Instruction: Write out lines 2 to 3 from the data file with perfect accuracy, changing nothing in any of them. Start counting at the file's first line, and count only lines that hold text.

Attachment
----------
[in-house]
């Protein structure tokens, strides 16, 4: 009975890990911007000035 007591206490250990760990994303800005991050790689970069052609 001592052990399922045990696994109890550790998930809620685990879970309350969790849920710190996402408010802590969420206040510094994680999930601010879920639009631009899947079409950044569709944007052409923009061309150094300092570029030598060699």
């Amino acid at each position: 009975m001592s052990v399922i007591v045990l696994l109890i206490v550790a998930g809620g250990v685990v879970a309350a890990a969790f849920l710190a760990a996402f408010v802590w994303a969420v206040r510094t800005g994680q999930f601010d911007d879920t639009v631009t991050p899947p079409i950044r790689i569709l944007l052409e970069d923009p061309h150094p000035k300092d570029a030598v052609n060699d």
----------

């Protein structure tokens, strides 16, 4: 009975890990911007000035 007591206490250990760990994303800005991050790689970069052609 001592052990399922045990696994109890550790998930809620685990879970309350969790849920710190996402408010802590969420206040510094994680999930601010879920639009631009899947079409950044569709944007052409923009061309150094300092570029030598060699």
């Amino acid at each position: 009975m001592s052990v399922i007591v045990l696994l109890i206490v550790a998930g809620g250990v685990v879970a309350a890990a969790f849920l710190a760990a996402f408010v802590w994303a969420v206040r510094t800005g994680q999930f601010d911007d879920t639009v631009t991050p899947p079409i950044r790689i569709l944007l052409e970069d923009p061309h150094p000035k300092d570029a030598v052609n060699d």